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Expect a busy weekend.
Tongariro up ... with more rain to come.
A better week.
Rain on the way.
Right place...right time.
Mission accomplished...just.

Rain on the way.
Thu 10th May, 2018

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Mother Nature seems to have been a bit confused the last few weeks ... just like the fish!

The drifting leaves and late autumn fungi paint one picture but the warm temperatures and lovely summer-like days paint another.

I think the fishing generally is still hard going and most of the reports have a distinct lack of current fishy photos. We get this lean spell every year but this year it began earlier and has dragged on a bit. It reminds me a little of 2016 and if you click on May for that year you'll see what I mean.

But the fish will eventually have to "go for it" and some of the contributing factors that encourage fish to run were explained back then by fishery scientist Michel Dedual in this report from May 2016. Like this year, it had been a particularly tough couple of months and many anglers were struggling. But with a change in the weather it looked as if we had turned the corner and I was fishing with Bevis.

Below is an excerpt from that report :

"So after a quiet few weeks it looks as if things may have kicked off at last on the Tongariro.

But why do fish run?

Rain or impending rain is often cited as one of the key triggers ... but there's obviously a lot more to it than that. So is it coincidence that all of a sudden the fishing improves and then a day or two later the forecast rain arrives. I have a feeling that in the unlikely event we had no rain from now until Christmas the fish would probably still run ... but what are the facts?

Michele Dedual explains the science behind it:

Hi Mike

This is a really good but big question and I’ll try to provide the most salient points.

1) Fish need to reach maturity before spawning and maturity is triggered by several factors. Growth is an obvious one, when fish grow quickly they will spawn earlier. If they don’t grow quickly they will “wait” longer in the lake before running trying to maximise the output of eggs. However, at some stage there is a trade-off between growing further with the risk of mortality and running a bit smaller. This is also when the sexual hormones cycles controlled by temperature, day length and also fat content (like in humans fish need some fat to metabolize hormones and again if the growing conditions are not right they will affect the maturity) become the dominant trigger.

2) There are also environmental triggers as you indicate. In the Tongariro our radio-tracking experiments indicate that the early spawning fish are entering the river in an early state of maturation with eggs not in the advance stage of development (vitellogenesis). These fish will react strongly to freshes to move upstream but they will stop when conditions returned to normal milling in the same pool for long periods until the next fresh when they’ll push further. During this early phase of the run some fish can take as much as 89 days to move from the Delta to the Waipa Stream...This is probably why at the moment fish in the lower T-T are concentrated in such densities that I haven’t seen for many years, they are waiting for the next fresh. Interestingly these fish are really nervous and hard to catch having something else on their mind than just grabbing a nymph!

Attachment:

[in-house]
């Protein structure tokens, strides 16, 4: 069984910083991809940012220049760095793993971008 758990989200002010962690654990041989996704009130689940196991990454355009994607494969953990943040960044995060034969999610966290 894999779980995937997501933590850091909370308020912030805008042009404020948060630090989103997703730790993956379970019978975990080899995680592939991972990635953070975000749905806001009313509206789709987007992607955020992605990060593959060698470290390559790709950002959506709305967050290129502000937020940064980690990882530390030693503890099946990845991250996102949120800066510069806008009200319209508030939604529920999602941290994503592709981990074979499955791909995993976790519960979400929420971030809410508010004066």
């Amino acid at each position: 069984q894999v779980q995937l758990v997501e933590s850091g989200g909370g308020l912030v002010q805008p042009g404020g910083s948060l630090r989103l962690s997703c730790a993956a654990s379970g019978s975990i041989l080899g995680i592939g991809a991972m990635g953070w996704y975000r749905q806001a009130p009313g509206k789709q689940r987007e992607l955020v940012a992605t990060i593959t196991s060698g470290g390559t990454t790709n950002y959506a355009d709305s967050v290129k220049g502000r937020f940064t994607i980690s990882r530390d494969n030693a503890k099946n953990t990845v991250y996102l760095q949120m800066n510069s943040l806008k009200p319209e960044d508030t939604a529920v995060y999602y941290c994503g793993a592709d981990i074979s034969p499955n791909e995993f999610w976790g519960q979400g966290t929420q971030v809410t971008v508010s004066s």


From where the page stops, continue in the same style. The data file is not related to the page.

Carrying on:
3) Later in the season (Sep-Nov) fish are running in a more advance stage of maturity and are less reactive to freshes with some fish rushing through the river in 9 days.

This indicates that the early running fish are very important for the fishery as they sustain the typical winter fishery. This is why we looked at the genetic make-up of the early v late running fish and more importantly if fishing (in the lake) was more likely to remove early running fish. We didn’t find any evidence of this but this is also where we met the limit of science.

4) Water temperature and water flow are other triggers but how fish use them is not fully understood. There are some theories that the flow in the gravel which can go up or down is important and even used differently by brown and rainbows but again the science on this is not that strong.

5) The presence of fish spawning is another strong trigger as it provides a “smell” to the water that will attract others, in that sense it is the first run that is the hardest to get, thereafter things are more predictable.

Tight lines


Back to the present and as I write this its another mild sunny morning in Turangi, with light winds.

I fished the TRB from Stag up yesterday and hooked three but lost every one of them. I spoke to a fisho a little further up in Mill Race and he'd had a similar morning. A few anglers around but its still pretty quiet.

Looks like its our last day of " summer " today and its already clouding over. There's a big change in the weather predicted for the rest of the week and beyond. Keep an eye on the Bridge Pool I have a feeling that picket line may form over the weekend if we don't get too much rain ... fingers crossed.

Tight lines

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